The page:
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Look for fireballs in the night sky as Taurid meteor swarm peaks

It's not the apocalypse raining down on us. What you're seeing is a particularly active year for the Taurid meteor shower.

NASA spotted this bright Taurid fireball in 2013.


Earth takes a trip through a debris trail left by comet Encke every year. This happens around September through November and it can leave a lasting impression on eagle-eyed space fans in the form of the Taurid meteor shower, sometimes called the Taurid swarm.

This year is expected to be a particularly active year for Taurid meteors. They don't wow you with sheer numbers, but they can take the form of spectacular, long-lasting fireballs burning through the night sky. According to NASA, it takes only a pebble-size fragment to create a fantastic-looking fireball.

NASA shares some tips for spotting the fiery fun. The best viewing time is after midnight, and clear nights with no moonlight to spoil the show are your best bets. The first two weeks of November are prime time. If you see a bright streaking light, chances are good you just spotted a Taurid meteor.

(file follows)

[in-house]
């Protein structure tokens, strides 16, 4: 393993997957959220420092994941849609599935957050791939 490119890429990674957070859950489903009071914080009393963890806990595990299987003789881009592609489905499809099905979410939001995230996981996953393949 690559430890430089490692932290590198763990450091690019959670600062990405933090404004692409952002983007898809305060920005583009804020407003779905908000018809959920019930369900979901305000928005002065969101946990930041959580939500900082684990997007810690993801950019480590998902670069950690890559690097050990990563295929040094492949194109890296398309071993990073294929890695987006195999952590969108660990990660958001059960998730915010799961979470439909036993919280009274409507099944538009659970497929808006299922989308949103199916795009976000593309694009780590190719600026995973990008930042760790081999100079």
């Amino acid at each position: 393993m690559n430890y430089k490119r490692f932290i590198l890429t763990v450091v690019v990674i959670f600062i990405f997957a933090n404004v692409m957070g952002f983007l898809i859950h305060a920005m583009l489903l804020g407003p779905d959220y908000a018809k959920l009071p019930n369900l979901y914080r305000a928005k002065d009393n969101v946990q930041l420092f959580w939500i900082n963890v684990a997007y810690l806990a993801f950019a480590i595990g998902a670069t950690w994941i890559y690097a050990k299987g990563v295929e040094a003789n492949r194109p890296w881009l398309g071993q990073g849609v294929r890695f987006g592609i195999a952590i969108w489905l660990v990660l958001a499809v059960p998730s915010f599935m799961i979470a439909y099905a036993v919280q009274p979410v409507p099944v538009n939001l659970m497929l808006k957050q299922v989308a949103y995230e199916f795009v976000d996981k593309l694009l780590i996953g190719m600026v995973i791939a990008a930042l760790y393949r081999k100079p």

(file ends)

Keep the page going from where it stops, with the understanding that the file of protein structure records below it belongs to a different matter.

The meteor shower gets its name because the burning objects appear to come from Taurus, the Bull constellation. If you see one, consider filing a report with the American Meteor Society, a group that encourages the study of meteors and tracks meteor activity. The society's fireball log also lets you check to see where other sightings are coming from and whether anyone else saw the same one you did.

Encke takes a trip around the sun every 3.3 years, which makes it a frequent flyer when it comes to comets near us. (Halley's comet only pops up about every 75 years.) Some years, the Taurid swarm is fairly quiet. Here's hoping the predictions for this year's activity come true and we're treated to some entertaining celestial pyrotechnics through the first half of the month.